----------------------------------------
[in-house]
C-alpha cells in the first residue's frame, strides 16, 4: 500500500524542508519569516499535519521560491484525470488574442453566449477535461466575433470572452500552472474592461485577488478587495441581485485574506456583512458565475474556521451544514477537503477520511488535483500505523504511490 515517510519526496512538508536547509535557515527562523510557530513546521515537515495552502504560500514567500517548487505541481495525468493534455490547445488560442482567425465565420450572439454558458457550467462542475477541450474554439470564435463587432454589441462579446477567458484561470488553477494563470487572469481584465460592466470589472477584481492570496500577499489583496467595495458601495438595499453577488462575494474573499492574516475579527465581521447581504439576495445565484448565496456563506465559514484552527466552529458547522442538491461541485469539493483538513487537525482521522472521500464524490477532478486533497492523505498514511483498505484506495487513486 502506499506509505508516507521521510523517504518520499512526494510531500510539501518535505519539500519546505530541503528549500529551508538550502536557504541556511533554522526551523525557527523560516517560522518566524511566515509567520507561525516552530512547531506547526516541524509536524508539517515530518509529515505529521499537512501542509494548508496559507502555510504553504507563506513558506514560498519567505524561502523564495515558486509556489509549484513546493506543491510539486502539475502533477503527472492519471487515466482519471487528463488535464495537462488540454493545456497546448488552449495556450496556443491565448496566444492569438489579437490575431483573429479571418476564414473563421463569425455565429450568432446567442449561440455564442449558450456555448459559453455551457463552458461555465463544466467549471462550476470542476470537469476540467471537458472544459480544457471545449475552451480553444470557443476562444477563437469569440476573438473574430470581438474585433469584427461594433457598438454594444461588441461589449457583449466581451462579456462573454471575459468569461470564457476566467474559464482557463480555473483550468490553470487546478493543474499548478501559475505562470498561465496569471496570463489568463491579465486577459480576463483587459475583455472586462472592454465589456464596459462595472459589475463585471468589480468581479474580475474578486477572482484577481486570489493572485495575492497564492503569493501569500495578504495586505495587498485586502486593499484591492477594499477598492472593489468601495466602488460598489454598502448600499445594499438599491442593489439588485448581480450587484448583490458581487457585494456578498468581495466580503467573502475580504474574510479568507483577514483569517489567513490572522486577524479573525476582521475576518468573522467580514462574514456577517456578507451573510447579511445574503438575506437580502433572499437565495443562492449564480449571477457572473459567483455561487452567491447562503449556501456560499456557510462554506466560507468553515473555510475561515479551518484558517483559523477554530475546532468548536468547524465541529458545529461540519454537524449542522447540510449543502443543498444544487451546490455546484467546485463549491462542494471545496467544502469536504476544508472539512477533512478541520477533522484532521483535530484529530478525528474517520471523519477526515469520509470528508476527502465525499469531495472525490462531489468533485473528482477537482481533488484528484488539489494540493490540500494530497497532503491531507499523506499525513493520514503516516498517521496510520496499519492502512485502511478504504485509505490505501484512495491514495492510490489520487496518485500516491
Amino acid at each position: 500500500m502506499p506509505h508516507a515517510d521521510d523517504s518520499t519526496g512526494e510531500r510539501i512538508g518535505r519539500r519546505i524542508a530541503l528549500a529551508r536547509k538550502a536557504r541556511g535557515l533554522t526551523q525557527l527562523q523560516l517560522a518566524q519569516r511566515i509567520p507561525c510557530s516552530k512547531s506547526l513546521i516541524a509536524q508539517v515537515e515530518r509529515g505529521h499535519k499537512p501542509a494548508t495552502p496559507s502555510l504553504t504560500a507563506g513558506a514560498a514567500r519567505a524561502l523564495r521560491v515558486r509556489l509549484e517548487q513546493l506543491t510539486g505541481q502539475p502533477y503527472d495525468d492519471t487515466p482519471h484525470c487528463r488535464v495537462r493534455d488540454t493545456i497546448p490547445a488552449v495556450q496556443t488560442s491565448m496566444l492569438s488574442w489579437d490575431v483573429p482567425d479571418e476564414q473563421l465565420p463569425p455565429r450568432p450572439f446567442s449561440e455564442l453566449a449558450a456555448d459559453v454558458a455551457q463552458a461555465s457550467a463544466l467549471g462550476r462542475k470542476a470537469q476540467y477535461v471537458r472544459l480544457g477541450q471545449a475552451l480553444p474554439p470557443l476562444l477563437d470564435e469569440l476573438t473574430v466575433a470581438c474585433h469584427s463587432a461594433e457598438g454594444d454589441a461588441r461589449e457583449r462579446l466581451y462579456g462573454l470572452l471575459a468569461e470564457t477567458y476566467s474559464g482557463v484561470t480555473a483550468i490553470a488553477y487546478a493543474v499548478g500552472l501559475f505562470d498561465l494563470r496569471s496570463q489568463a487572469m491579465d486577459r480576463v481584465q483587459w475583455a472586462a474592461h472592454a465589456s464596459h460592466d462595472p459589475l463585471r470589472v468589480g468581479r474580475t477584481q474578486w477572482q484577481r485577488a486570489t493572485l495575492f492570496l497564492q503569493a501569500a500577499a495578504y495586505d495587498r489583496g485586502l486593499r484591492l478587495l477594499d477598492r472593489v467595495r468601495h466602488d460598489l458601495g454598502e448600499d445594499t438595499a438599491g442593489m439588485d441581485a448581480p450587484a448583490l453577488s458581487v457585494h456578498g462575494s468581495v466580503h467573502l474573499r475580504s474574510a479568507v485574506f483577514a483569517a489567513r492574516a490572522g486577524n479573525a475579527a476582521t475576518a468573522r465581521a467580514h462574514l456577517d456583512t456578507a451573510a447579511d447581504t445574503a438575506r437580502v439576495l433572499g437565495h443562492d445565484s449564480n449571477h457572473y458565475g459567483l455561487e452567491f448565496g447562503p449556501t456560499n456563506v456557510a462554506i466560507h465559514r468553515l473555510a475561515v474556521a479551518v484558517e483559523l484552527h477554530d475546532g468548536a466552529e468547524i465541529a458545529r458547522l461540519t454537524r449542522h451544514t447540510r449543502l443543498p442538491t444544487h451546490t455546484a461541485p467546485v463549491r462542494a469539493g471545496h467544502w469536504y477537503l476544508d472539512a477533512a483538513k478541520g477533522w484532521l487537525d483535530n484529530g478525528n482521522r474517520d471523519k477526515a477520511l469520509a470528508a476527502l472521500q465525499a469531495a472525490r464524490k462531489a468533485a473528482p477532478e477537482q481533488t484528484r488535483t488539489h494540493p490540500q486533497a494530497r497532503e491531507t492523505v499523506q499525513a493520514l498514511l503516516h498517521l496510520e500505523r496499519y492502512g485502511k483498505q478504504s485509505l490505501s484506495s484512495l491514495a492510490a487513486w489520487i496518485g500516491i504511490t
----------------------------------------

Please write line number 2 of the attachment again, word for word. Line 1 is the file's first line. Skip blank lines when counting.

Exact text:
C-alpha cells in the first residue's frame, strides 16, 4: 500500500524542508519569516499535519521560491484525470488574442453566449477535461466575433470572452500552472474592461485577488478587495441581485485574506456583512458565475474556521451544514477537503477520511488535483500505523504511490 515517510519526496512538508536547509535557515527562523510557530513546521515537515495552502504560500514567500517548487505541481495525468493534455490547445488560442482567425465565420450572439454558458457550467462542475477541450474554439470564435463587432454589441462579446477567458484561470488553477494563470487572469481584465460592466470589472477584481492570496500577499489583496467595495458601495438595499453577488462575494474573499492574516475579527465581521447581504439576495445565484448565496456563506465559514484552527466552529458547522442538491461541485469539493483538513487537525482521522472521500464524490477532478486533497492523505498514511483498505484506495487513486 502506499506509505508516507521521510523517504518520499512526494510531500510539501518535505519539500519546505530541503528549500529551508538550502536557504541556511533554522526551523525557527523560516517560522518566524511566515509567520507561525516552530512547531506547526516541524509536524508539517515530518509529515505529521499537512501542509494548508496559507502555510504553504507563506513558506514560498519567505524561502523564495515558486509556489509549484513546493506543491510539486502539475502533477503527472492519471487515466482519471487528463488535464495537462488540454493545456497546448488552449495556450496556443491565448496566444492569438489579437490575431483573429479571418476564414473563421463569425455565429450568432446567442449561440455564442449558450456555448459559453455551457463552458461555465463544466467549471462550476470542476470537469476540467471537458472544459480544457471545449475552451480553444470557443476562444477563437469569440476573438473574430470581438474585433469584427461594433457598438454594444461588441461589449457583449466581451462579456462573454471575459468569461470564457476566467474559464482557463480555473483550468490553470487546478493543474499548478501559475505562470498561465496569471496570463489568463491579465486577459480576463483587459475583455472586462472592454465589456464596459462595472459589475463585471468589480468581479474580475474578486477572482484577481486570489493572485495575492497564492503569493501569500495578504495586505495587498485586502486593499484591492477594499477598492472593489468601495466602488460598489454598502448600499445594499438599491442593489439588485448581480450587484448583490458581487457585494456578498468581495466580503467573502475580504474574510479568507483577514483569517489567513490572522486577524479573525476582521475576518468573522467580514462574514456577517456578507451573510447579511445574503438575506437580502433572499437565495443562492449564480449571477457572473459567483455561487452567491447562503449556501456560499456557510462554506466560507468553515473555510475561515479551518484558517483559523477554530475546532468548536468547524465541529458545529461540519454537524449542522447540510449543502443543498444544487451546490455546484467546485463549491462542494471545496467544502469536504476544508472539512477533512478541520477533522484532521483535530484529530478525528474517520471523519477526515469520509470528508476527502465525499469531495472525490462531489468533485473528482477537482481533488484528484488539489494540493490540500494530497497532503491531507499523506499525513493520514503516516498517521496510520496499519492502512485502511478504504485509505490505501484512495491514495492510490489520487496518485500516491